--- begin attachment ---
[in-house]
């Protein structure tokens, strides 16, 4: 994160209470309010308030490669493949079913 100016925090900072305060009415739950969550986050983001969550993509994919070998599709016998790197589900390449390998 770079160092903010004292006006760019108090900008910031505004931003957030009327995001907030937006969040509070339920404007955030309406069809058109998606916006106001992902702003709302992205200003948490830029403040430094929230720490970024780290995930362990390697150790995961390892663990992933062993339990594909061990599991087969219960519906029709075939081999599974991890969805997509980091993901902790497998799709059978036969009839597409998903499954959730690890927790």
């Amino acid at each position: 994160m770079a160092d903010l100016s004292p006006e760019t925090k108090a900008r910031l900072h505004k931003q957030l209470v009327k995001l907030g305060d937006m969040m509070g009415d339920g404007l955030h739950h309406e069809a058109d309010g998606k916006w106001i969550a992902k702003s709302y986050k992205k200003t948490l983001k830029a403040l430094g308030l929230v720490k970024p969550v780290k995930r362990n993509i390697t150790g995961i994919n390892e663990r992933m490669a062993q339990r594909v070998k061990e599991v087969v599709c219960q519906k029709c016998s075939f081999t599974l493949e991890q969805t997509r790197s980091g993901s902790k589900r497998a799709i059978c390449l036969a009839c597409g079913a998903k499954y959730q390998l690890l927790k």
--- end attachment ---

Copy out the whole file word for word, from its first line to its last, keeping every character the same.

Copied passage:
[in-house]
């Protein structure tokens, strides 16, 4: 994160209470309010308030490669493949079913 100016925090900072305060009415739950969550986050983001969550993509994919070998599709016998790197589900390449390998 770079160092903010004292006006760019108090900008910031505004931003957030009327995001907030937006969040509070339920404007955030309406069809058109998606916006106001992902702003709302992205200003948490830029403040430094929230720490970024780290995930362990390697150790995961390892663990992933062993339990594909061990599991087969219960519906029709075939081999599974991890969805997509980091993901902790497998799709059978036969009839597409998903499954959730690890927790």
């Amino acid at each position: 994160m770079a160092d903010l100016s004292p006006e760019t925090k108090a900008r910031l900072h505004k931003q957030l209470v009327k995001l907030g305060d937006m969040m509070g009415d339920g404007l955030h739950h309406e069809a058109d309010g998606k916006w106001i969550a992902k702003s709302y986050k992205k200003t948490l983001k830029a403040l430094g308030l929230v720490k970024p969550v780290k995930r362990n993509i390697t150790g995961i994919n390892e663990r992933m490669a062993q339990r594909v070998k061990e599991v087969v599709c219960q519906k029709c016998s075939f081999t599974l493949e991890q969805t997509r790197s980091g993901s902790k589900r497998a799709i059978c390449l036969a009839c597409g079913a998903k499954y959730q390998l690890l927790k």